So for a while now, this here blog at CLR has existed primarily by my own arbitrary and oft nefarious whims. Going solo is obviously the reason why for a whole year, updates were totally haphazard and the blog had a secondary theme of “Mike Haggar being awesome” to which I make no apologies. He totally is.
Lately though, I’ve been making the attempt to try and turn this baby blog around. Put out out more content and provide deeper gaming thought with less politically-based polemic, to try and “grow the beard” to use the parlance of our times. This has resulted in a name change to The Dialogue Tree, and a new man crus- er, I mean mascot: everyone’s favorite Captain Jean Luc Picard of the USS Enterprise.
Yes, I’ve been seeking to build a clubhouse of sorts in this tree of ye olde “dialogue”. By that, I mean I’ve been inviting others to join me in it. Not only to make the place a little less lonely, but also keep with the theme of Dialogue . . . not monologue or soliloquy. Not that “Soliloquy Tree” doesn’t have a nice ring to it.
Unfortunately, no one has shown up. Not even a single response to my mass Craigslist personal ad proved suitable for a fellow writer! Though there may have been some confusion, I mean, how was I supposed to know “WL4W” didn’t mean “Writer looking for writer?”
I mean, come on! This is ridiculous. I’m even offering punch and pie here!
OK, so maybe the punch, is the “punch that comes with truth hitting you square in the brain box”, and I’ve heard the pie is “the humble pie you eat after I break you of your tired misconceptions”, but the sentiment’s the same. Pretty much.
I guess I’ll have to do something drastic. I’ll have to change our entrance policies . . . again!
Alright, so first, let’s throw out the “only Harvard Grads, no Yalies” ruling, then this “no girls allowed” sign. While it does invalidate me as a member of the He-Man Women Hater’s Club, they’ve really gone downhill as of late. Then let’s see, carry the two . . . over the denominator and what’s this?!
More importantly, who’s this? And are they a Yalie? Because I’m still thinking of keeping that restriction!
Why no! It’s none other than Laura Buttrick! Student and author of the blog Press Triangle for Cake, as well as such recent CLR Reviews as this one for Binary Domain, and this one for the latest disappointment from Konami, Silent Hill Downpour.
Unfortunately, there is one caveat: she’s British. Yes, yes, I know. We Americans shouldn’t hold grudges against our former oppressors. But what’s going to happen when she submits a new article and I’m obliged to perform my patriotic duty as mandated by The Constitution and throw out all the T’s?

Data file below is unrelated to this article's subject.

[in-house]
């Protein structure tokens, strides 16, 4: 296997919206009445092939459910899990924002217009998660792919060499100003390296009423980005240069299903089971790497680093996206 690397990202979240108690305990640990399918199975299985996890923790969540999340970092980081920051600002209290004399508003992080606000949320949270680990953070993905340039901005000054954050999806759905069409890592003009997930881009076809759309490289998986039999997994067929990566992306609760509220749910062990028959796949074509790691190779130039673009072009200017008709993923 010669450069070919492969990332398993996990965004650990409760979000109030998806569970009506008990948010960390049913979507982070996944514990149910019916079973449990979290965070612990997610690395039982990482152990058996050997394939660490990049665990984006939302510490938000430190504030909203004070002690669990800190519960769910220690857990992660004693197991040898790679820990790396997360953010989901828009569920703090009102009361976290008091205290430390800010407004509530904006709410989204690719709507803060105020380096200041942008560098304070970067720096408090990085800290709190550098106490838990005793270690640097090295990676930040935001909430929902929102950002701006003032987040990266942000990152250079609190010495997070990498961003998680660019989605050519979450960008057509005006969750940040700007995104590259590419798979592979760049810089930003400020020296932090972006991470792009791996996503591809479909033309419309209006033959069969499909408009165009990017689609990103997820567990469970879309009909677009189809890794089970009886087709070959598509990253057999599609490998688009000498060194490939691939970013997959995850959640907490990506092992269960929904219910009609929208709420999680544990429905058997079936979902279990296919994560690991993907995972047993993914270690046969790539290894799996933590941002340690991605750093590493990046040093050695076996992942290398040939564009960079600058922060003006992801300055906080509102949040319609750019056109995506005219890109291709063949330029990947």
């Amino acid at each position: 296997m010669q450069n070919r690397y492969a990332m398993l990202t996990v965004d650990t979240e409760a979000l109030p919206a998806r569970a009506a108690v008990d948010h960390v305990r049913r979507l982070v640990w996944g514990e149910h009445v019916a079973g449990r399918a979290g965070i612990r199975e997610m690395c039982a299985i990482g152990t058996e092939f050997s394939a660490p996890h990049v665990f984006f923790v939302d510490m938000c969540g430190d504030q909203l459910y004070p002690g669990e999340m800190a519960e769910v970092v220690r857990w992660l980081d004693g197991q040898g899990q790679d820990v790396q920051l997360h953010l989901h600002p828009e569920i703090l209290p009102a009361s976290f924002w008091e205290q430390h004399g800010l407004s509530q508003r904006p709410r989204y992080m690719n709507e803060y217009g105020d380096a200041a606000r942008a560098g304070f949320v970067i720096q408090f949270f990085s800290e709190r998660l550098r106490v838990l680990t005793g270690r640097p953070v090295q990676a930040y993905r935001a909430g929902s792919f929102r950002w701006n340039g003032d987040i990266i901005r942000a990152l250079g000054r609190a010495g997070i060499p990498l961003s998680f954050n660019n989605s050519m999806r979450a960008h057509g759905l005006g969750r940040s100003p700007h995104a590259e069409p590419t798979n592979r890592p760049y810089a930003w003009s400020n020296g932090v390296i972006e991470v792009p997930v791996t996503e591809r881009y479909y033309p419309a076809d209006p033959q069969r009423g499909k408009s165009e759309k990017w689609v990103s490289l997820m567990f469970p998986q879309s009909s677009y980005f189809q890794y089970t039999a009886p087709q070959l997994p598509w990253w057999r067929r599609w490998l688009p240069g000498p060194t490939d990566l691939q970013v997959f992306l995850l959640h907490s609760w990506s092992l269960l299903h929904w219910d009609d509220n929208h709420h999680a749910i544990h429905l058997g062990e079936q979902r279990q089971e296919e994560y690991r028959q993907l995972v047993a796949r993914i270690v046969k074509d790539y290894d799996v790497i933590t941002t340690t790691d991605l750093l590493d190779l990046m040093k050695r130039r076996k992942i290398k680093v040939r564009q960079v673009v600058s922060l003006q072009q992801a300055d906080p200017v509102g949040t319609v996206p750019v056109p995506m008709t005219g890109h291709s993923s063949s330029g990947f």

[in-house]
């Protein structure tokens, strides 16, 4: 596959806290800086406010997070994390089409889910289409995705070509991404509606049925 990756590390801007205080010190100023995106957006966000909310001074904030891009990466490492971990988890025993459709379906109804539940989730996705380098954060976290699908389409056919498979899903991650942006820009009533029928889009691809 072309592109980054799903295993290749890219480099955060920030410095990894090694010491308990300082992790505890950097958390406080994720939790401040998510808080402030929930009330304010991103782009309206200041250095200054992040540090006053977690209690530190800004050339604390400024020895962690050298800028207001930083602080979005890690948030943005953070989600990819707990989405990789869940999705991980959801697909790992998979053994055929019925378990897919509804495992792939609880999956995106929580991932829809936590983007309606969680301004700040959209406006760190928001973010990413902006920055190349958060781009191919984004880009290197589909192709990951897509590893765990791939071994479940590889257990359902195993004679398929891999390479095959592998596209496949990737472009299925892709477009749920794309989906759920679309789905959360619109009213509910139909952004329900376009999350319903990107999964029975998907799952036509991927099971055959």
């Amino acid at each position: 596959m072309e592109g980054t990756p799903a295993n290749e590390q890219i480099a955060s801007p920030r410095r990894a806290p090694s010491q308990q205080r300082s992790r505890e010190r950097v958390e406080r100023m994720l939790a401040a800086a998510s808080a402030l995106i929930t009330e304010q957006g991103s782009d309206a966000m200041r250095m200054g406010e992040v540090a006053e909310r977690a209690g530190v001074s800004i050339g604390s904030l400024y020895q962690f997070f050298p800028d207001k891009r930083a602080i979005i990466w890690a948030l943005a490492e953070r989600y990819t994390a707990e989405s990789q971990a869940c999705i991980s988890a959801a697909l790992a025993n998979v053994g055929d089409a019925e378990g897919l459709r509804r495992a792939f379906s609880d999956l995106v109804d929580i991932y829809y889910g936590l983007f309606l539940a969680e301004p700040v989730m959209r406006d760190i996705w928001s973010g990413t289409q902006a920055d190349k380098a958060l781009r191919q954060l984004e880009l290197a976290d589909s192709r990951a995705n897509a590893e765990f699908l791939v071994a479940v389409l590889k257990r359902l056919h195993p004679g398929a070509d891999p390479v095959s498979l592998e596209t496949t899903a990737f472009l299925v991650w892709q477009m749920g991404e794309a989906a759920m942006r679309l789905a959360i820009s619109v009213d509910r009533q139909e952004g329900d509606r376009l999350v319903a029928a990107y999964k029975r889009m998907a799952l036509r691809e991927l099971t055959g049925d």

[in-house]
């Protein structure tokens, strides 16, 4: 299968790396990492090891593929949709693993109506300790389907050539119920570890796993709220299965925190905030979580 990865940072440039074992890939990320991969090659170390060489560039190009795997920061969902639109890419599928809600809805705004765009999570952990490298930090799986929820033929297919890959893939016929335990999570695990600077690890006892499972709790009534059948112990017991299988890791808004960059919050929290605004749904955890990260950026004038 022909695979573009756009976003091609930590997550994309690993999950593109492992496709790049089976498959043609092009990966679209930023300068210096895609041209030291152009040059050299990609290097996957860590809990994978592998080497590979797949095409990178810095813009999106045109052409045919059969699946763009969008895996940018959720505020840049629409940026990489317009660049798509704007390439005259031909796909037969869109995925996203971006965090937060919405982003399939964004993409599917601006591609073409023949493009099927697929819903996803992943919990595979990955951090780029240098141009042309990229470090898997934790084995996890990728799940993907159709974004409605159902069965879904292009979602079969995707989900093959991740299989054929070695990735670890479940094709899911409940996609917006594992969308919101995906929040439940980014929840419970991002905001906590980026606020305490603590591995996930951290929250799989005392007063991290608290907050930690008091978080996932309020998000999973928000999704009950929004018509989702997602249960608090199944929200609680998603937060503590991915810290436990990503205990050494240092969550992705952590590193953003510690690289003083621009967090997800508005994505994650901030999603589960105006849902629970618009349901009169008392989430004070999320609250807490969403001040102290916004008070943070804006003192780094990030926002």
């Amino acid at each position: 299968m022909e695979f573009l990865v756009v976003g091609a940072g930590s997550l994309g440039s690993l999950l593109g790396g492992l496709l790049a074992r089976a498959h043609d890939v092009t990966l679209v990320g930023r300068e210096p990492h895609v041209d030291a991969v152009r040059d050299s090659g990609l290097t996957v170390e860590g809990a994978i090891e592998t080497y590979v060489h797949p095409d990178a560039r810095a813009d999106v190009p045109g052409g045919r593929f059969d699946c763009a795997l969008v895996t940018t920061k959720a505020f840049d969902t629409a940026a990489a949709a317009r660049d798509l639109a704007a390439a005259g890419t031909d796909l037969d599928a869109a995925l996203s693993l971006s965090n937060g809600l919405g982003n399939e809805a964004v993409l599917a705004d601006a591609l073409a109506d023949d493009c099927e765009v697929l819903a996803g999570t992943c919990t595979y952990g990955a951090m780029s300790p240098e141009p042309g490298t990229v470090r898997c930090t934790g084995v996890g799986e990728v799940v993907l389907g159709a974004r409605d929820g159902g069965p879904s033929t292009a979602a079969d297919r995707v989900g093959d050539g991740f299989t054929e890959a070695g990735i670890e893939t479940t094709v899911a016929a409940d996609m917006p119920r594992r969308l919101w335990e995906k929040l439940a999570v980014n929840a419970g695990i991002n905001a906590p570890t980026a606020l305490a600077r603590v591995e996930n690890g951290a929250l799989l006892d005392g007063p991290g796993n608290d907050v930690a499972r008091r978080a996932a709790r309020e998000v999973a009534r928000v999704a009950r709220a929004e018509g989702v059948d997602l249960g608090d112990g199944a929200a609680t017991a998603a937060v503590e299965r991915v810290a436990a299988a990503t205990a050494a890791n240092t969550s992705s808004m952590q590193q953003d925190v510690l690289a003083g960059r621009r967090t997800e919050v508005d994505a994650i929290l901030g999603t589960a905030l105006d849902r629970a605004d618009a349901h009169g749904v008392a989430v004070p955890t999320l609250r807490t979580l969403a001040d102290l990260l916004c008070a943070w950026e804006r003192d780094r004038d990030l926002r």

Confusion that’s what! Then there are the inevitable British-isms and soon it’s all “lifts” and “trousers” and “flats” no longer fitting their proper definitions; not to mention the nonsense words like “lorry”, what is that?! This is the California Literary Review in case you haven’t heard – can an outsider even begin to comprehend the subtle nuances between the 47 variations of “dude” and half dozen “fer sure”s you need to navigate my posts?
But then, I must ask myself: What Would Picard Do?
Ah yes, “xenophobia”, he would dismiss that claim. Makes sense coming from a Frenchman with a British accent on a Flagship continuing an American naming convention, actually. Fine Picard, you win, Laura is now officially a member of the Grand Order of Stewards of Yon Dialogue Tree of Olde.
*performs Initiation Ritual. NOTE: this takes several days and involves a three pints of egg shell paint, an arboretum, and a goat of indeterminate origin.*
With that done, I now must ask Laura to introduce herself by revealing something embarrassing. To let the folks reading this know that not only is she smart and talented, but a gamer through and through. It’s also the final part of the ritual, and you don’t want to leave the painted goat hanging for too long.
So without further ado . . . Laura Buttrick everybody!
The first video game I ever played was Barbie Riding Club. I still own it, and every so often I’ll reinstall it and take it for another spin, just to see if it was as truly wonderful as I remember. The answer is inexplicably: yes. Yes it is.
The game revolves around caring for horses, taking them on rides around the local trails and racing them on the beach. There’s even a small plot line involving mysterious wild horses which culminates in the first video game ending cut scene I ever saw. It’s a game of huge sentimental value to me, yet it wasn’t until a few years later that I picked up my next one.